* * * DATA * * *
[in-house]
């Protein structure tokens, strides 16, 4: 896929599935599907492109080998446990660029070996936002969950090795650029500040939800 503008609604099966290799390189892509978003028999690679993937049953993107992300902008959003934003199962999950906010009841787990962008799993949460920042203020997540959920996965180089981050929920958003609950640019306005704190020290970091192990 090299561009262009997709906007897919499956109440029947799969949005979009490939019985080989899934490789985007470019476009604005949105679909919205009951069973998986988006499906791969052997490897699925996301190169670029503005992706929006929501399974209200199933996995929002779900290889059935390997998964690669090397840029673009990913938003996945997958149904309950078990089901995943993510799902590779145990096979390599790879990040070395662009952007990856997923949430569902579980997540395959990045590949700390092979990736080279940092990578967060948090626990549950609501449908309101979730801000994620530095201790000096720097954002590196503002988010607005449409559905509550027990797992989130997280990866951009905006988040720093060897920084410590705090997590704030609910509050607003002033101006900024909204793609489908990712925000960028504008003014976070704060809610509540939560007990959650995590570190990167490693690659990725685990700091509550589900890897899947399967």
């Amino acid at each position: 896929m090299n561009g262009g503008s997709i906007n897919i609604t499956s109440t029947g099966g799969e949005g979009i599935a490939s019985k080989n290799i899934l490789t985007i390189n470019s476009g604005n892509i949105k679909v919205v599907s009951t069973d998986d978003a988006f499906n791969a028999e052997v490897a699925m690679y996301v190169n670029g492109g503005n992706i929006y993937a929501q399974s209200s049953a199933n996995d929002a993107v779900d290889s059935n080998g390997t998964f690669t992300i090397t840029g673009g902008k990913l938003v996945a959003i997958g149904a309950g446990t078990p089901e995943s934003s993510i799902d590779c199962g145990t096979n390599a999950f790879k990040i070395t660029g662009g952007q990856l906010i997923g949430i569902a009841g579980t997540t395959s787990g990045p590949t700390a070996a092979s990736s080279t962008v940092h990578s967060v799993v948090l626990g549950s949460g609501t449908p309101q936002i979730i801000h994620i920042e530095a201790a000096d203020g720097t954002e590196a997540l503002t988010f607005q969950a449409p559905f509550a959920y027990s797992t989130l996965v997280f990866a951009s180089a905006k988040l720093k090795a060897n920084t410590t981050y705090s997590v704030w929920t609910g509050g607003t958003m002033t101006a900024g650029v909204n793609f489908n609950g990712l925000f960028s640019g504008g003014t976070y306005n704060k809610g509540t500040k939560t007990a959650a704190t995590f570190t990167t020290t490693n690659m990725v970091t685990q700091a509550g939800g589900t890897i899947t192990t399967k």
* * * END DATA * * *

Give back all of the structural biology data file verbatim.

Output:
[in-house]
């Protein structure tokens, strides 16, 4: 896929599935599907492109080998446990660029070996936002969950090795650029500040939800 503008609604099966290799390189892509978003028999690679993937049953993107992300902008959003934003199962999950906010009841787990962008799993949460920042203020997540959920996965180089981050929920958003609950640019306005704190020290970091192990 090299561009262009997709906007897919499956109440029947799969949005979009490939019985080989899934490789985007470019476009604005949105679909919205009951069973998986988006499906791969052997490897699925996301190169670029503005992706929006929501399974209200199933996995929002779900290889059935390997998964690669090397840029673009990913938003996945997958149904309950078990089901995943993510799902590779145990096979390599790879990040070395662009952007990856997923949430569902579980997540395959990045590949700390092979990736080279940092990578967060948090626990549950609501449908309101979730801000994620530095201790000096720097954002590196503002988010607005449409559905509550027990797992989130997280990866951009905006988040720093060897920084410590705090997590704030609910509050607003002033101006900024909204793609489908990712925000960028504008003014976070704060809610509540939560007990959650995590570190990167490693690659990725685990700091509550589900890897899947399967």
């Amino acid at each position: 896929m090299n561009g262009g503008s997709i906007n897919i609604t499956s109440t029947g099966g799969e949005g979009i599935a490939s019985k080989n290799i899934l490789t985007i390189n470019s476009g604005n892509i949105k679909v919205v599907s009951t069973d998986d978003a988006f499906n791969a028999e052997v490897a699925m690679y996301v190169n670029g492109g503005n992706i929006y993937a929501q399974s209200s049953a199933n996995d929002a993107v779900d290889s059935n080998g390997t998964f690669t992300i090397t840029g673009g902008k990913l938003v996945a959003i997958g149904a309950g446990t078990p089901e995943s934003s993510i799902d590779c199962g145990t096979n390599a999950f790879k990040i070395t660029g662009g952007q990856l906010i997923g949430i569902a009841g579980t997540t395959s787990g990045p590949t700390a070996a092979s990736s080279t962008v940092h990578s967060v799993v948090l626990g549950s949460g609501t449908p309101q936002i979730i801000h994620i920042e530095a201790a000096d203020g720097t954002e590196a997540l503002t988010f607005q969950a449409p559905f509550a959920y027990s797992t989130l996965v997280f990866a951009s180089a905006k988040l720093k090795a060897n920084t410590t981050y705090s997590v704030w929920t609910g509050g607003t958003m002033t101006a900024g650029v909204n793609f489908n609950g990712l925000f960028s640019g504008g003014t976070y306005n704060k809610g509540t500040k939560t007990a959650a704190t995590f570190t990167t020290t490693n690659m990725v970091t685990q700091a509550g939800g589900t890897i899947t192990t399967k």